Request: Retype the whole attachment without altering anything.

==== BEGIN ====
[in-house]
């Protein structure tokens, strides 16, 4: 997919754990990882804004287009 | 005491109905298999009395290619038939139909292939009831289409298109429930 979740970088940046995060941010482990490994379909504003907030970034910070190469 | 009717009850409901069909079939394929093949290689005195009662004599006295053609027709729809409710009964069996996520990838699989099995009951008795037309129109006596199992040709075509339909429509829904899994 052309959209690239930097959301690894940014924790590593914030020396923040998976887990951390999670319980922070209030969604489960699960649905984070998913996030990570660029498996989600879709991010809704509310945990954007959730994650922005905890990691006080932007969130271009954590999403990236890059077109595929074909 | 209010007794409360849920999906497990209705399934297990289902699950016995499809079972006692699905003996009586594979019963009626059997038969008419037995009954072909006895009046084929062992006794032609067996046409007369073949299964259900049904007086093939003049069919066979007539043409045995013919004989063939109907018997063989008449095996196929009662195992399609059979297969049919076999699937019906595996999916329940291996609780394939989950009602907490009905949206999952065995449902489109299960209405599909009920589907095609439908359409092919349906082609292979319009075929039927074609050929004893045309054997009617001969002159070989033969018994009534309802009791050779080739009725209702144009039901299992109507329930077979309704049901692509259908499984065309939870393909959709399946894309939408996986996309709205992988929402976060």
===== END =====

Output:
[in-house]
């Protein structure tokens, strides 16, 4: 997919754990990882804004287009 | 005491109905298999009395290619038939139909292939009831289409298109429930 979740970088940046995060941010482990490994379909504003907030970034910070190469 | 009717009850409901069909079939394929093949290689005195009662004599006295053609027709729809409710009964069996996520990838699989099995009951008795037309129109006596199992040709075509339909429509829904899994 052309959209690239930097959301690894940014924790590593914030020396923040998976887990951390999670319980922070209030969604489960699960649905984070998913996030990570660029498996989600879709991010809704509310945990954007959730994650922005905890990691006080932007969130271009954590999403990236890059077109595929074909 | 209010007794409360849920999906497990209705399934297990289902699950016995499809079972006692699905003996009586594979019963009626059997038969008419037995009954072909006895009046084929062992006794032609067996046409007369073949299964259900049904007086093939003049069919066979007539043409045995013919004989063939109907018997063989008449095996196929009662195992399609059979297969049919076999699937019906595996999916329940291996609780394939989950009602907490009905949206999952065995449902489109299960209405599909009920589907095609439908359409092919349906082609292979319009075929039927074609050929004893045309054997009617001969002159070989033969018994009534309802009791050779080739009725209702144009039901299992109507329930077979309704049901692509259908499984065309939870393909959709399946894309939408996986996309709205992988929402976060």